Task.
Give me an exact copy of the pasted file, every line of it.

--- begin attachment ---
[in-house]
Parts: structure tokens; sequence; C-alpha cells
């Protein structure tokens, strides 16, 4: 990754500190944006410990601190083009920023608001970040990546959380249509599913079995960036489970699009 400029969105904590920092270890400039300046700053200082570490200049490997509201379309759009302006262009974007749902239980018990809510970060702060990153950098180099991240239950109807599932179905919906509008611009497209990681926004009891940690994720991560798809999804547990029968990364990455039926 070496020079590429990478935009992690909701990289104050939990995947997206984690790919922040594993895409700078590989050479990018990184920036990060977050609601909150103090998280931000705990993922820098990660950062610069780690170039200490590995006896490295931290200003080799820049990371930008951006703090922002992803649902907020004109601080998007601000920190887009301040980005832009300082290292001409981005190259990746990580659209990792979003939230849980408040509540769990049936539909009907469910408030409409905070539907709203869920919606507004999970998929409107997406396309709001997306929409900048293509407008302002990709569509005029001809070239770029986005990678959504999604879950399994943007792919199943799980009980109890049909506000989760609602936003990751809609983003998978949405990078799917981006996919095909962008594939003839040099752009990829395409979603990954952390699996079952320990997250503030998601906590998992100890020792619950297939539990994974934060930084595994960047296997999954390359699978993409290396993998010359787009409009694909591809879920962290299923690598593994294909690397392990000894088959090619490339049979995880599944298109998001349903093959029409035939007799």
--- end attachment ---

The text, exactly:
[in-house]
Parts: structure tokens; sequence; C-alpha cells
């Protein structure tokens, strides 16, 4: 990754500190944006410990601190083009920023608001970040990546959380249509599913079995960036489970699009 400029969105904590920092270890400039300046700053200082570490200049490997509201379309759009302006262009974007749902239980018990809510970060702060990153950098180099991240239950109807599932179905919906509008611009497209990681926004009891940690994720991560798809999804547990029968990364990455039926 070496020079590429990478935009992690909701990289104050939990995947997206984690790919922040594993895409700078590989050479990018990184920036990060977050609601909150103090998280931000705990993922820098990660950062610069780690170039200490590995006896490295931290200003080799820049990371930008951006703090922002992803649902907020004109601080998007601000920190887009301040980005832009300082290292001409981005190259990746990580659209990792979003939230849980408040509540769990049936539909009907469910408030409409905070539907709203869920919606507004999970998929409107997406396309709001997306929409900048293509407008302002990709569509005029001809070239770029986005990678959504999604879950399994943007792919199943799980009980109890049909506000989760609602936003990751809609983003998978949405990078799917981006996919095909962008594939003839040099752009990829395409979603990954952390699996079952320990997250503030998601906590998992100890020792619950297939539990994974934060930084595994960047296997999954390359699978993409290396993998010359787009409009694909591809879920962290299923690598593994294909690397392990000894088959090619490339049979995880599944298109998001349903093959029409035939007799």